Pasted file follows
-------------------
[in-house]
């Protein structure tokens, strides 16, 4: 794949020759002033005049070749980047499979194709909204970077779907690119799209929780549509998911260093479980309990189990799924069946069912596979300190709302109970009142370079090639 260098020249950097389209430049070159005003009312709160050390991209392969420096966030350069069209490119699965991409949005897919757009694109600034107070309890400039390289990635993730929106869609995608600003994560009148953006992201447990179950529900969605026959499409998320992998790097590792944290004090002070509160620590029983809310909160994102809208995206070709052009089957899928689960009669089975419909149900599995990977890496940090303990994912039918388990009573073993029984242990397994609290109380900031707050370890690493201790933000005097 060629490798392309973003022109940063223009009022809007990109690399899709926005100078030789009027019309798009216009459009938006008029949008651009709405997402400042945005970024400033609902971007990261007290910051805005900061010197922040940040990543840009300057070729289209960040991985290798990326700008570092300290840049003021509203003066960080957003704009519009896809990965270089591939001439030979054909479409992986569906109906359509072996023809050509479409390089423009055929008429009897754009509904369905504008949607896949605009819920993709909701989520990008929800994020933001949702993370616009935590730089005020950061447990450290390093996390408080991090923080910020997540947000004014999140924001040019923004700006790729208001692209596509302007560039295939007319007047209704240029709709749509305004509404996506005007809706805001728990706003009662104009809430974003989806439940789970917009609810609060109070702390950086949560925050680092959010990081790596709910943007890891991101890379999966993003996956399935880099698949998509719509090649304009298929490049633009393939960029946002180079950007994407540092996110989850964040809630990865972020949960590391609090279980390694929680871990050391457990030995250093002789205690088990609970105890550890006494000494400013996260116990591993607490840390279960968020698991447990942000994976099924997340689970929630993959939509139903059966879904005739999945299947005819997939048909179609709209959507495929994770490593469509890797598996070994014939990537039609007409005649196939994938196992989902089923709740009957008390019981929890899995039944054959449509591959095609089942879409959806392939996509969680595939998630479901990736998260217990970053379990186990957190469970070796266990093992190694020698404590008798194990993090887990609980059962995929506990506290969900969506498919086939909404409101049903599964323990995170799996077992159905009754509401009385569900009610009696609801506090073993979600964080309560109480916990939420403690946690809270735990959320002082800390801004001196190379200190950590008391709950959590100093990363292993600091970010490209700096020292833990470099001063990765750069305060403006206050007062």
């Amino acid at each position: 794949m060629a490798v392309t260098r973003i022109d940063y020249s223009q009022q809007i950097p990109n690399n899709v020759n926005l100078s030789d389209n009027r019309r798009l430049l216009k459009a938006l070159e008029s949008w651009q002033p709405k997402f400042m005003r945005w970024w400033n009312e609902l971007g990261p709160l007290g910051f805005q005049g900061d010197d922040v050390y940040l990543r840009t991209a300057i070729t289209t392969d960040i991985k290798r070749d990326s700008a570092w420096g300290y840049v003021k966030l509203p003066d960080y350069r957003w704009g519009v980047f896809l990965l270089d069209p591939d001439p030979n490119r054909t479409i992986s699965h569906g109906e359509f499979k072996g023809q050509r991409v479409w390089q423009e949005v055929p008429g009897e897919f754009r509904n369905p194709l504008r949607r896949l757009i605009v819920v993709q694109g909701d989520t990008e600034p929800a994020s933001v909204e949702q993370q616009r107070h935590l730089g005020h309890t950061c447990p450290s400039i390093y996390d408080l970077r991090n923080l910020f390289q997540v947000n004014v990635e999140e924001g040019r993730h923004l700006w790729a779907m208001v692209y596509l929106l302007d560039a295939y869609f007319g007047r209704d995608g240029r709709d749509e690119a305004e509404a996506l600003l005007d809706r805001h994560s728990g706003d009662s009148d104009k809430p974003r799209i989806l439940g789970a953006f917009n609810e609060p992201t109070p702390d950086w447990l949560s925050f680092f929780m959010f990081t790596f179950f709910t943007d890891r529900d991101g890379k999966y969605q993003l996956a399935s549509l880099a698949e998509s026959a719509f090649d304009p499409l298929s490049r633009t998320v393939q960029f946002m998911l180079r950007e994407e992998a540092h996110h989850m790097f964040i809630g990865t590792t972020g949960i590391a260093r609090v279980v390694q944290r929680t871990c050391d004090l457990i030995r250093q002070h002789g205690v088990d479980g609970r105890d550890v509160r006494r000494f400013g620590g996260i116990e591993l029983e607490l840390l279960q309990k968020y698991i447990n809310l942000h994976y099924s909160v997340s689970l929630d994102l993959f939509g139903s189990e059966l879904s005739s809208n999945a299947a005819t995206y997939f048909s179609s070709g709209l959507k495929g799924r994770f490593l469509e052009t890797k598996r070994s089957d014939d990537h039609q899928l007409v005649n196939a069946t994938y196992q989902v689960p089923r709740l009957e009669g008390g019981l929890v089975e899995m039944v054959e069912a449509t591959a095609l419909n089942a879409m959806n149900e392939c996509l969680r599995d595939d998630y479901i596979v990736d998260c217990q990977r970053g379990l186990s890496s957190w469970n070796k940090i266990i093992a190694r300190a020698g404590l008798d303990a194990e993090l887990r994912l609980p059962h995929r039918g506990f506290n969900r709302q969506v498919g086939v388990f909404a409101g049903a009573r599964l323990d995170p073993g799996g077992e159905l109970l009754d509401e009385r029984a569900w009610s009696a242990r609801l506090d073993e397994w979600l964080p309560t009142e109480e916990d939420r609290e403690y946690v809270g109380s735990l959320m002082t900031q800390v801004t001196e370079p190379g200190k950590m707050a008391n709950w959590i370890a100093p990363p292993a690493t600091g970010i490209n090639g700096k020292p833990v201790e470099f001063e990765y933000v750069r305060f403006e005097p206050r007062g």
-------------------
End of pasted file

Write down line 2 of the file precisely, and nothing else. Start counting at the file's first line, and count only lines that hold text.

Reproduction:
């Protein structure tokens, strides 16, 4: 794949020759002033005049070749980047499979194709909204970077779907690119799209929780549509998911260093479980309990189990799924069946069912596979300190709302109970009142370079090639 260098020249950097389209430049070159005003009312709160050390991209392969420096966030350069069209490119699965991409949005897919757009694109600034107070309890400039390289990635993730929106869609995608600003994560009148953006992201447990179950529900969605026959499409998320992998790097590792944290004090002070509160620590029983809310909160994102809208995206070709052009089957899928689960009669089975419909149900599995990977890496940090303990994912039918388990009573073993029984242990397994609290109380900031707050370890690493201790933000005097 060629490798392309973003022109940063223009009022809007990109690399899709926005100078030789009027019309798009216009459009938006008029949008651009709405997402400042945005970024400033609902971007990261007290910051805005900061010197922040940040990543840009300057070729289209960040991985290798990326700008570092300290840049003021509203003066960080957003704009519009896809990965270089591939001439030979054909479409992986569906109906359509072996023809050509479409390089423009055929008429009897754009509904369905504008949607896949605009819920993709909701989520990008929800994020933001949702993370616009935590730089005020950061447990450290390093996390408080991090923080910020997540947000004014999140924001040019923004700006790729208001692209596509302007560039295939007319007047209704240029709709749509305004509404996506005007809706805001728990706003009662104009809430974003989806439940789970917009609810609060109070702390950086949560925050680092959010990081790596709910943007890891991101890379999966993003996956399935880099698949998509719509090649304009298929490049633009393939960029946002180079950007994407540092996110989850964040809630990865972020949960590391609090279980390694929680871990050391457990030995250093002789205690088990609970105890550890006494000494400013996260116990591993607490840390279960968020698991447990942000994976099924997340689970929630993959939509139903059966879904005739999945299947005819997939048909179609709209959507495929994770490593469509890797598996070994014939990537039609007409005649196939994938196992989902089923709740009957008390019981929890899995039944054959449509591959095609089942879409959806392939996509969680595939998630479901990736998260217990970053379990186990957190469970070796266990093992190694020698404590008798194990993090887990609980059962995929506990506290969900969506498919086939909404409101049903599964323990995170799996077992159905009754509401009385569900009610009696609801506090073993979600964080309560109480916990939420403690946690809270735990959320002082800390801004001196190379200190950590008391709950959590100093990363292993600091970010490209700096020292833990470099001063990765750069305060403006206050007062």